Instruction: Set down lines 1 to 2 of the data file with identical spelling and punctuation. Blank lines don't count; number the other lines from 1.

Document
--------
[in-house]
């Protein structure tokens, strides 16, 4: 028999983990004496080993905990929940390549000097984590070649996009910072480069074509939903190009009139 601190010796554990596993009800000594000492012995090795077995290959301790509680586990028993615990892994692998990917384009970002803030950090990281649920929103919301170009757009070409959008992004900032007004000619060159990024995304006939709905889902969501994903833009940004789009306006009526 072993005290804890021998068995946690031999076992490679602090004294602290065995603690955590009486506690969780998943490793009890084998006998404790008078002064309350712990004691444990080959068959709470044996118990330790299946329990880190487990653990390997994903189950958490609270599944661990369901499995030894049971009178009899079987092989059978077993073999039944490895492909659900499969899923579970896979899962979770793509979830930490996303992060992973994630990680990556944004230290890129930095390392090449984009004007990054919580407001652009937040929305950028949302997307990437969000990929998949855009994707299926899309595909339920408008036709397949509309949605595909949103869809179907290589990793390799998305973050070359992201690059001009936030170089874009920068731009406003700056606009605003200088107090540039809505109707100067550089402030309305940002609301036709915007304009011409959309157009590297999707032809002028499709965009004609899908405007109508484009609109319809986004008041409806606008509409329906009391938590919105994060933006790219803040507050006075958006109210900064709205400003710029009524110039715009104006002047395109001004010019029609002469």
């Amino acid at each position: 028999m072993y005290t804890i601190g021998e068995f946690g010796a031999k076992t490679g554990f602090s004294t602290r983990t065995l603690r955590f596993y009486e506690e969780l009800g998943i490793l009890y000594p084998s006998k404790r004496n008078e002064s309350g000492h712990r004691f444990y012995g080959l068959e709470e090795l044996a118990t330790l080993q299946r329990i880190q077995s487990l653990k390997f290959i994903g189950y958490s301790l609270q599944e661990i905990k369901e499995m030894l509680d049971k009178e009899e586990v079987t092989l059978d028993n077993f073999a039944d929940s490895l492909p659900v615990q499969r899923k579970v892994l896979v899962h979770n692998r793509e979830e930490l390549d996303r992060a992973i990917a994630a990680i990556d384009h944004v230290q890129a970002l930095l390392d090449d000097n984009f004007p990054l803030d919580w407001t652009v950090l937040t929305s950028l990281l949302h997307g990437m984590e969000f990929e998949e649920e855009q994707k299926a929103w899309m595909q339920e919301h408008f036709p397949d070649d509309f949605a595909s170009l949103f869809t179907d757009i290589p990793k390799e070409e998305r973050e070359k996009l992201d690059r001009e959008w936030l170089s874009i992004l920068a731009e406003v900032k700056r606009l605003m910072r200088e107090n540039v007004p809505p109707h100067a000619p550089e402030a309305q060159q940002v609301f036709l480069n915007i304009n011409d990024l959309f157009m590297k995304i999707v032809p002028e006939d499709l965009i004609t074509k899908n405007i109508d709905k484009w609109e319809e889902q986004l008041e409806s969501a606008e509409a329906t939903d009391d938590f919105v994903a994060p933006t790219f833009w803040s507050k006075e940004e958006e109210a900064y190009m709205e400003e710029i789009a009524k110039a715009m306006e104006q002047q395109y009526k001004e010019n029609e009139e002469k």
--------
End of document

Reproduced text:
[in-house]
């Protein structure tokens, strides 16, 4: 028999983990004496080993905990929940390549000097984590070649996009910072480069074509939903190009009139 601190010796554990596993009800000594000492012995090795077995290959301790509680586990028993615990892994692998990917384009970002803030950090990281649920929103919301170009757009070409959008992004900032007004000619060159990024995304006939709905889902969501994903833009940004789009306006009526 072993005290804890021998068995946690031999076992490679602090004294602290065995603690955590009486506690969780998943490793009890084998006998404790008078002064309350712990004691444990080959068959709470044996118990330790299946329990880190487990653990390997994903189950958490609270599944661990369901499995030894049971009178009899079987092989059978077993073999039944490895492909659900499969899923579970896979899962979770793509979830930490996303992060992973994630990680990556944004230290890129930095390392090449984009004007990054919580407001652009937040929305950028949302997307990437969000990929998949855009994707299926899309595909339920408008036709397949509309949605595909949103869809179907290589990793390799998305973050070359992201690059001009936030170089874009920068731009406003700056606009605003200088107090540039809505109707100067550089402030309305940002609301036709915007304009011409959309157009590297999707032809002028499709965009004609899908405007109508484009609109319809986004008041409806606008509409329906009391938590919105994060933006790219803040507050006075958006109210900064709205400003710029009524110039715009104006002047395109001004010019029609002469």